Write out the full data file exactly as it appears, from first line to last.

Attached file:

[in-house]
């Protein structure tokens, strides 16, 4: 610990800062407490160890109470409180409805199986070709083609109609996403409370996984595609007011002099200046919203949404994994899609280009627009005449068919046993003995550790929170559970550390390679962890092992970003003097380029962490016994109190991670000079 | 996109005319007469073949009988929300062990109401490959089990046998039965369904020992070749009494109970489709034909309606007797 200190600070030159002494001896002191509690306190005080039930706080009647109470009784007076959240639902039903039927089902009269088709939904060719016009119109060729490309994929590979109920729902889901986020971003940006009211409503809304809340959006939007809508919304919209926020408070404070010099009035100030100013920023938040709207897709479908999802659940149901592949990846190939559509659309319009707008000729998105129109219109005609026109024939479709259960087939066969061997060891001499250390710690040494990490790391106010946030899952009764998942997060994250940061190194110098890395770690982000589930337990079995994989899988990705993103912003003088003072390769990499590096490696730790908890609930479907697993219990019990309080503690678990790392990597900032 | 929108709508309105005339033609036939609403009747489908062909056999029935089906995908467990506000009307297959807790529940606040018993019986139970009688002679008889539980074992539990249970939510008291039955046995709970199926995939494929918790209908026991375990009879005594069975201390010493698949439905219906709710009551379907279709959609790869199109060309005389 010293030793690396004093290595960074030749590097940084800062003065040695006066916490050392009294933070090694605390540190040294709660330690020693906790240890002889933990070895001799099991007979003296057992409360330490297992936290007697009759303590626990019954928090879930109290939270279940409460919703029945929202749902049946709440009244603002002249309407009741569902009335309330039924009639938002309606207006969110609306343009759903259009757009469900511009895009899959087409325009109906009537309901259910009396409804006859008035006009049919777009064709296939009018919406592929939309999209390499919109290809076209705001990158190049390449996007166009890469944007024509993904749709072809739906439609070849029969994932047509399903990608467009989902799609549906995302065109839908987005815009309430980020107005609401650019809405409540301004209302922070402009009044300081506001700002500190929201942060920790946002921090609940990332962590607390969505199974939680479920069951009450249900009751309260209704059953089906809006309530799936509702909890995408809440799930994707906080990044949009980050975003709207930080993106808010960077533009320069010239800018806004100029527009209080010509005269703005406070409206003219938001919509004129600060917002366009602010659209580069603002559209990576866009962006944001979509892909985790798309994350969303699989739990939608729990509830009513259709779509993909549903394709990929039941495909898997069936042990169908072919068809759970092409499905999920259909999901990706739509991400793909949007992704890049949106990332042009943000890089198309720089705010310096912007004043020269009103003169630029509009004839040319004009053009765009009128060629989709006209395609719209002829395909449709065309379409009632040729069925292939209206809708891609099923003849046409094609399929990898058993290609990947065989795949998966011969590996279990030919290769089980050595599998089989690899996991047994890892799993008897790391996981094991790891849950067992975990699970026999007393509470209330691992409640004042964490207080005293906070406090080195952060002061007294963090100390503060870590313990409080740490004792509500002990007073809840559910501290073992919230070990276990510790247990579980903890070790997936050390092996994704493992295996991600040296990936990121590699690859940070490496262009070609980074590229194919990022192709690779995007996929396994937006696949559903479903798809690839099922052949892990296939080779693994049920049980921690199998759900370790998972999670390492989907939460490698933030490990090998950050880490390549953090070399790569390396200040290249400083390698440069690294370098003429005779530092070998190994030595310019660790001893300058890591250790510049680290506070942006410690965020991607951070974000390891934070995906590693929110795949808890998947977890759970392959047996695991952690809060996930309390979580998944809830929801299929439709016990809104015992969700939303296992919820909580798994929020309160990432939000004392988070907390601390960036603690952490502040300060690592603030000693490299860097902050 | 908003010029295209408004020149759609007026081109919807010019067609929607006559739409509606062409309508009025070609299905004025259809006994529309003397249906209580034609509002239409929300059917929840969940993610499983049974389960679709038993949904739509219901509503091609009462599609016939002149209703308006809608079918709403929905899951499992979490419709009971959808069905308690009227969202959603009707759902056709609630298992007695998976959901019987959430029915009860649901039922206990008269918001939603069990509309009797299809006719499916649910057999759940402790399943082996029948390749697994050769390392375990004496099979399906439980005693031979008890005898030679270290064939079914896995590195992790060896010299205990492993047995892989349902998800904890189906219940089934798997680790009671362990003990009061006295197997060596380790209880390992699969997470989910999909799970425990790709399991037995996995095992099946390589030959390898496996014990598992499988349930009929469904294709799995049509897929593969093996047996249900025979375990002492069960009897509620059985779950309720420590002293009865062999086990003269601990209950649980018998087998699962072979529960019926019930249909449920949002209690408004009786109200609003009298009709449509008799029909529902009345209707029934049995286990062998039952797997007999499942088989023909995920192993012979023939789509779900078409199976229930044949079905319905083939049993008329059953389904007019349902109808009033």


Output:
[in-house]
């Protein structure tokens, strides 16, 4: 610990800062407490160890109470409180409805199986070709083609109609996403409370996984595609007011002099200046919203949404994994899609280009627009005449068919046993003995550790929170559970550390390679962890092992970003003097380029962490016994109190991670000079 | 996109005319007469073949009988929300062990109401490959089990046998039965369904020992070749009494109970489709034909309606007797 200190600070030159002494001896002191509690306190005080039930706080009647109470009784007076959240639902039903039927089902009269088709939904060719016009119109060729490309994929590979109920729902889901986020971003940006009211409503809304809340959006939007809508919304919209926020408070404070010099009035100030100013920023938040709207897709479908999802659940149901592949990846190939559509659309319009707008000729998105129109219109005609026109024939479709259960087939066969061997060891001499250390710690040494990490790391106010946030899952009764998942997060994250940061190194110098890395770690982000589930337990079995994989899988990705993103912003003088003072390769990499590096490696730790908890609930479907697993219990019990309080503690678990790392990597900032 | 929108709508309105005339033609036939609403009747489908062909056999029935089906995908467990506000009307297959807790529940606040018993019986139970009688002679008889539980074992539990249970939510008291039955046995709970199926995939494929918790209908026991375990009879005594069975201390010493698949439905219906709710009551379907279709959609790869199109060309005389 010293030793690396004093290595960074030749590097940084800062003065040695006066916490050392009294933070090694605390540190040294709660330690020693906790240890002889933990070895001799099991007979003296057992409360330490297992936290007697009759303590626990019954928090879930109290939270279940409460919703029945929202749902049946709440009244603002002249309407009741569902009335309330039924009639938002309606207006969110609306343009759903259009757009469900511009895009899959087409325009109906009537309901259910009396409804006859008035006009049919777009064709296939009018919406592929939309999209390499919109290809076209705001990158190049390449996007166009890469944007024509993904749709072809739906439609070849029969994932047509399903990608467009989902799609549906995302065109839908987005815009309430980020107005609401650019809405409540301004209302922070402009009044300081506001700002500190929201942060920790946002921090609940990332962590607390969505199974939680479920069951009450249900009751309260209704059953089906809006309530799936509702909890995408809440799930994707906080990044949009980050975003709207930080993106808010960077533009320069010239800018806004100029527009209080010509005269703005406070409206003219938001919509004129600060917002366009602010659209580069603002559209990576866009962006944001979509892909985790798309994350969303699989739990939608729990509830009513259709779509993909549903394709990929039941495909898997069936042990169908072919068809759970092409499905999920259909999901990706739509991400793909949007992704890049949106990332042009943000890089198309720089705010310096912007004043020269009103003169630029509009004839040319004009053009765009009128060629989709006209395609719209002829395909449709065309379409009632040729069925292939209206809708891609099923003849046409094609399929990898058993290609990947065989795949998966011969590996279990030919290769089980050595599998089989690899996991047994890892799993008897790391996981094991790891849950067992975990699970026999007393509470209330691992409640004042964490207080005293906070406090080195952060002061007294963090100390503060870590313990409080740490004792509500002990007073809840559910501290073992919230070990276990510790247990579980903890070790997936050390092996994704493992295996991600040296990936990121590699690859940070490496262009070609980074590229194919990022192709690779995007996929396994937006696949559903479903798809690839099922052949892990296939080779693994049920049980921690199998759900370790998972999670390492989907939460490698933030490990090998950050880490390549953090070399790569390396200040290249400083390698440069690294370098003429005779530092070998190994030595310019660790001893300058890591250790510049680290506070942006410690965020991607951070974000390891934070995906590693929110795949808890998947977890759970392959047996695991952690809060996930309390979580998944809830929801299929439709016990809104015992969700939303296992919820909580798994929020309160990432939000004392988070907390601390960036603690952490502040300060690592603030000693490299860097902050 | 908003010029295209408004020149759609007026081109919807010019067609929607006559739409509606062409309508009025070609299905004025259809006994529309003397249906209580034609509002239409929300059917929840969940993610499983049974389960679709038993949904739509219901509503091609009462599609016939002149209703308006809608079918709403929905899951499992979490419709009971959808069905308690009227969202959603009707759902056709609630298992007695998976959901019987959430029915009860649901039922206990008269918001939603069990509309009797299809006719499916649910057999759940402790399943082996029948390749697994050769390392375990004496099979399906439980005693031979008890005898030679270290064939079914896995590195992790060896010299205990492993047995892989349902998800904890189906219940089934798997680790009671362990003990009061006295197997060596380790209880390992699969997470989910999909799970425990790709399991037995996995095992099946390589030959390898496996014990598992499988349930009929469904294709799995049509897929593969093996047996249900025979375990002492069960009897509620059985779950309720420590002293009865062999086990003269601990209950649980018998087998699962072979529960019926019930249909449920949002209690408004009786109200609003009298009709449509008799029909529902009345209707029934049995286990062998039952797997007999499942088989023909995920192993012979023939789509779900078409199976229930044949079905319905083939049993008329059953389904007019349902109808009033």